Fairfax Makes PM An Offer She Can't Refuse
Fairfax Makes PM An Offer She Can't Refuse
How the Prime Minister And APN Employees Came To Be Defending Fairfax
By Kevin List - Scoop Media's chief reporter.
The reason that the Prime Minister had been required to provide a brief of evidence for Fairfax's lawyers this year was that former Police Commissioner, Peter Doone had finally managed to get a five year old defamation case against the Sunday Star-Times to court. After court papers revealed that the Prime Minister was involved in his battle with the newspaper, Mr Doone dropped his case against the Sunday Star-Times and set his sights on suing the Prime Minister.
In a recent interview with the Herald on Sunday regarding his plans to sue the Prime Minister, Mr Doone brushed off the huge costs of taking a defamation case by pointing out to the reporter "What price your reputation?"
The Herald on Sunday article also pointed out that, according to Mr Doone, the reason the now aborted action against the Sunday Star-Times hadn't managed to get to court in five years was because Mr Doone and his wife had been out of New Zealand on business for some of that time.
It seems that from late last year Mr Doone considered himself in a position to begin defamation proceedings against the Sunday-Star Times. The Sunday Star-Times owners Fairfax, for their part can’t have been pleased to discover another aggrieved policeman seeking damages against the paper. In August 2004, a Sunday Star-Times newspaper column and article criticising former police officers who testified against Senior Constable Keith Abbott resulted in a $780,000 award for defamation.
This defamation fiasco may have been behind Fairfax’s desire to have the Prime Minister give evidence once Mr Doone began pushing for a court date regarding his own score with the Sunday Star-Times.
Fairfax’s current lawyers 'Izard Weston' are at least the second set of lawyers to become involved in proceedings concerning Mr Doone and the Sunday Star-Times.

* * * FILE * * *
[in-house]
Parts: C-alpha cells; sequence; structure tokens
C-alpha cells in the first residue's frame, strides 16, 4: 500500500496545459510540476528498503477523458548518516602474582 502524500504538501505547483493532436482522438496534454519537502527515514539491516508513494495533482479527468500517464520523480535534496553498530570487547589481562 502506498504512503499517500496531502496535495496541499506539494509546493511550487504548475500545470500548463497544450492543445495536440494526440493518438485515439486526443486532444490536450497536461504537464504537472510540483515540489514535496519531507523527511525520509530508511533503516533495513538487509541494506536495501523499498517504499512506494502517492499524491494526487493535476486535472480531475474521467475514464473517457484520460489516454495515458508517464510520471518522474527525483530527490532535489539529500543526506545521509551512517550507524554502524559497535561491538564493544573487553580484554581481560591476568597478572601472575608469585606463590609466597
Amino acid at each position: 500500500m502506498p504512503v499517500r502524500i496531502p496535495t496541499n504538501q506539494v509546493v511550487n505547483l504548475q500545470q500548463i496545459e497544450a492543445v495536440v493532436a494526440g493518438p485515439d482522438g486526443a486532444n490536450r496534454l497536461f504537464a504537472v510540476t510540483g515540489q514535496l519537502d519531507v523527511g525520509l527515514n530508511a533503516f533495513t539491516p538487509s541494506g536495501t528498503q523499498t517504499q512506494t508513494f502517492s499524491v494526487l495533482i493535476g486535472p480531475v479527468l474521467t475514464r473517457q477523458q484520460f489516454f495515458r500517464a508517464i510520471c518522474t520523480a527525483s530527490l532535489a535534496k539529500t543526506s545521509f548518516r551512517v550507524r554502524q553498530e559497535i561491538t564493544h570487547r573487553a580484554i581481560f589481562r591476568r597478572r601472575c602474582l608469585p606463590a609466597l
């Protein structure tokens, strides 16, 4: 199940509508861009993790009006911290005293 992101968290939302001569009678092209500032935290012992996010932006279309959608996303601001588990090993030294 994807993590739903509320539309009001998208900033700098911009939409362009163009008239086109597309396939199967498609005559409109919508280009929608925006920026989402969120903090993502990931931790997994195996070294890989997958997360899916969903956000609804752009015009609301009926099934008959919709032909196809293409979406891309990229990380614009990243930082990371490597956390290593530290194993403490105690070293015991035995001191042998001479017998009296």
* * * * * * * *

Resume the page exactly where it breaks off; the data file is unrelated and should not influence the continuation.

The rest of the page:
According to former Sunday Star-Times editor, Sue Chetwin, an offer was made through a law firm called ‘Oakley Moran’ to pay Mr Doone $10,000 and proffer an apology for an article related to him published in the Sunday Star-Times in January 2000.
Ms Chetwin who is now employed by Fairfax’s rival APN, had been called upon by Fairfax this year to help defend a defamation suit launched by Mr Doone relating to the same article that ‘Oakley Moran’ had been offering an apology and $10,000 towards his legal costs in 2000.
Ms Chetwin’s own brief of evidence explained how she, the journalist in the contested article, Oskar Alley, and the Sunday Star-Times former news editor, Shane Currie (now editor of the Herald on Sunday) had all been involved in verifying the contested story regarding Mr Doone.
Whilst Ms Chetwin maintained that the paper had done nothing wrong, especially as it had verified the story with the Prime Minister, in her brief of evidence she concedes “it was felt that the factual accuracy as to a point of detail – should be corrected and that any costs incurred by Mr Doone in connection with that factual inaccuracy should be met.”